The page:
The United States is looking for leadership. Donald J. Trump was finally forced to admit that President Obama was born in this country and is a legitimate commander in chief. Hillary Clinton regrets calling “half” of Mr. Trump’s supporters “racist, sexist, homophobic, xenophobic, Islamophobic,” now suggesting that fewer are “deplorable” and “irredeemable.” Mr. Trump makes deplorable racist, sexist, xenophobic and Islamophobic comments, but it is unwise to assign the sins of a candidate to Americans you hope to lead. These depressing developments reveal character and judgment to consider along with crucial differences in temperament, experience, knowledge and policies.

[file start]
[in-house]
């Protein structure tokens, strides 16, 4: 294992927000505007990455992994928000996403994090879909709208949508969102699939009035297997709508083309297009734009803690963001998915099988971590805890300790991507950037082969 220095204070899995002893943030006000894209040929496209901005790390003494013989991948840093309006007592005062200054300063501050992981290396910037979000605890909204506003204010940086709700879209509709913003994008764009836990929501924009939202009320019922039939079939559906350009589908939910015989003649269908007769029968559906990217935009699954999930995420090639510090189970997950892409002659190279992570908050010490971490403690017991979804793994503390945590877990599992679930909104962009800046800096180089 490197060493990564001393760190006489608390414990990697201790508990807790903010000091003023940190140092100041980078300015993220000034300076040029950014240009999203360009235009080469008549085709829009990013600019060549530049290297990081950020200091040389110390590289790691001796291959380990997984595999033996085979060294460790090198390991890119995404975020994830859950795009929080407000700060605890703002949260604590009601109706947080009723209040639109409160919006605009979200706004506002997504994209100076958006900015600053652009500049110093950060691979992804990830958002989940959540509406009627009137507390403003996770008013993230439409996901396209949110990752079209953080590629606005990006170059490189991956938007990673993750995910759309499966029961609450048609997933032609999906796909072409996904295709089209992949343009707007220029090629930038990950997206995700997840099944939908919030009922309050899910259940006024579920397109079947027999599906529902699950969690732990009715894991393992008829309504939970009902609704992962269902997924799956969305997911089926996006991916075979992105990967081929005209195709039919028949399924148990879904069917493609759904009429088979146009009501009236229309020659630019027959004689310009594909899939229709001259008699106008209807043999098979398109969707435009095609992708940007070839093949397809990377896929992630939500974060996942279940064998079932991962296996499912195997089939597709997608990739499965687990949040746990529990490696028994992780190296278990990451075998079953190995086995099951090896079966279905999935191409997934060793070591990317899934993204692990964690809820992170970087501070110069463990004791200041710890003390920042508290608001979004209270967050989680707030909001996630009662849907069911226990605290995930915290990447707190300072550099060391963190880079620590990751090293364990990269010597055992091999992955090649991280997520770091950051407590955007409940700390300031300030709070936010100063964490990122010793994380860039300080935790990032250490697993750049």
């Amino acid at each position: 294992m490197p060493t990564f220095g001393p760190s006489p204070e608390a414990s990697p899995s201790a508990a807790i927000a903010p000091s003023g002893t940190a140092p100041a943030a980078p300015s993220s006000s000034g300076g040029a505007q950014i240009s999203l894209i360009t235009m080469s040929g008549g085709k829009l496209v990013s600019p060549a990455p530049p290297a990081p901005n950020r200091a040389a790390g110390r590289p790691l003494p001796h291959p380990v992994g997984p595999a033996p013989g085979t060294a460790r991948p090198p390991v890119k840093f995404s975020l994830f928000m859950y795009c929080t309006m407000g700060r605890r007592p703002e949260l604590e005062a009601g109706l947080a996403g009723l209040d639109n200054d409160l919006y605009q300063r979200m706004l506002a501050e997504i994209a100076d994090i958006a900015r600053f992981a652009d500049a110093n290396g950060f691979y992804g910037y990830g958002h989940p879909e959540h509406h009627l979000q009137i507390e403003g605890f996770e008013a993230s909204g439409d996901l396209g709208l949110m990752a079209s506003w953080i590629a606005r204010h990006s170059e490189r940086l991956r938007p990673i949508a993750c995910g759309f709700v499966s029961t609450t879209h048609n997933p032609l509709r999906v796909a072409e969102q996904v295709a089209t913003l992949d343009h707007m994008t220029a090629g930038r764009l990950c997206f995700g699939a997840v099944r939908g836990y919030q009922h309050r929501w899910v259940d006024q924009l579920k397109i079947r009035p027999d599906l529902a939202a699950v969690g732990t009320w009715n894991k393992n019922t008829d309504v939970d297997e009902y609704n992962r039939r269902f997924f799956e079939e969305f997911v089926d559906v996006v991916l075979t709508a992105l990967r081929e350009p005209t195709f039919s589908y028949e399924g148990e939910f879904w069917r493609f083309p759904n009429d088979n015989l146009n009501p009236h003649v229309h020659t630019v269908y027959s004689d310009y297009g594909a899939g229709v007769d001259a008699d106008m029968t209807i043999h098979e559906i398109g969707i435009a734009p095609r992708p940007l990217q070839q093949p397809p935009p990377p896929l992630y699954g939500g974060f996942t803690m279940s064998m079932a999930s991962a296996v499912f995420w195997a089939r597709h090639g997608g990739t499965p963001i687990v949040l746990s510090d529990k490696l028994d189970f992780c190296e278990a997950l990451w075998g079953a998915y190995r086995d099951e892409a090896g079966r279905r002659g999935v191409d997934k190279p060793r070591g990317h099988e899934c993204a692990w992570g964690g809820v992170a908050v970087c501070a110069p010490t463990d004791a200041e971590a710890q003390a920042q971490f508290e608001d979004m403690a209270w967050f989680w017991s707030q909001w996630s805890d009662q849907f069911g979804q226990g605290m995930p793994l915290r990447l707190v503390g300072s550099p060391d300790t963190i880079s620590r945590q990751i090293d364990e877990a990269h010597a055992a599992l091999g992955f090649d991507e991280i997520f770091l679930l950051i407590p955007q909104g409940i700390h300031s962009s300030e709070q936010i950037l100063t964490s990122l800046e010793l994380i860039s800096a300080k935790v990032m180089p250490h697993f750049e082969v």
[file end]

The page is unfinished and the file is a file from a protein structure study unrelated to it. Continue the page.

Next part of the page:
In searching for leadership, I have found it not on the campaign trail but, ironically, one floor away from my office at Georgetown University. I had known that Jesuits owned slaves in Maryland, but that realization went from a footnote to a headline when I read last April on the front page of The New York Times:
“The human cargo was loaded on ships at a bustling wharf in the nation’s capital, destined for the plantations of the Deep South. Some slaves pleaded for rosaries as they were rounded up…. But no one was spared: not the 2-month-old baby and her mother, not the field hands, not the shoemaker and not Cornelius Hawkins, who was about 13 years old….”
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